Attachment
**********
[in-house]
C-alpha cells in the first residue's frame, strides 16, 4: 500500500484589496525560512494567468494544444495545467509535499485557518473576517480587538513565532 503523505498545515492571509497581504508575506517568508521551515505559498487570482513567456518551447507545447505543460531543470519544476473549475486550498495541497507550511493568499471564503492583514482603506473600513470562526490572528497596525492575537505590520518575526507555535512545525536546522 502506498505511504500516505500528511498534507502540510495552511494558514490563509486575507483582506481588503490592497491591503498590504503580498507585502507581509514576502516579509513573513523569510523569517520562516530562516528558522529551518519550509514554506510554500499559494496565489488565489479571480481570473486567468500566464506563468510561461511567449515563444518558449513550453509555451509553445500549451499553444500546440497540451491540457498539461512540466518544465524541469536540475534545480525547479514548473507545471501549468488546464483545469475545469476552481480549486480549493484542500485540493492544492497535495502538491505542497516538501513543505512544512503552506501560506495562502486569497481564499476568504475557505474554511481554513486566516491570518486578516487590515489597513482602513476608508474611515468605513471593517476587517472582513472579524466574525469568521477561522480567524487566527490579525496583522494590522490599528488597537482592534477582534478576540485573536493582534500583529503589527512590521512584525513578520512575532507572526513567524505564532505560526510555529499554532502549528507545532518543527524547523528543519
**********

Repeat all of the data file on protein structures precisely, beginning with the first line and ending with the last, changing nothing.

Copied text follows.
[in-house]
C-alpha cells in the first residue's frame, strides 16, 4: 500500500484589496525560512494567468494544444495545467509535499485557518473576517480587538513565532 503523505498545515492571509497581504508575506517568508521551515505559498487570482513567456518551447507545447505543460531543470519544476473549475486550498495541497507550511493568499471564503492583514482603506473600513470562526490572528497596525492575537505590520518575526507555535512545525536546522 502506498505511504500516505500528511498534507502540510495552511494558514490563509486575507483582506481588503490592497491591503498590504503580498507585502507581509514576502516579509513573513523569510523569517520562516530562516528558522529551518519550509514554506510554500499559494496565489488565489479571480481570473486567468500566464506563468510561461511567449515563444518558449513550453509555451509553445500549451499553444500546440497540451491540457498539461512540466518544465524541469536540475534545480525547479514548473507545471501549468488546464483545469475545469476552481480549486480549493484542500485540493492544492497535495502538491505542497516538501513543505512544512503552506501560506495562502486569497481564499476568504475557505474554511481554513486566516491570518486578516487590515489597513482602513476608508474611515468605513471593517476587517472582513472579524466574525469568521477561522480567524487566527490579525496583522494590522490599528488597537482592534477582534478576540485573536493582534500583529503589527512590521512584525513578520512575532507572526513567524505564532505560526510555529499554532502549528507545532518543527524547523528543519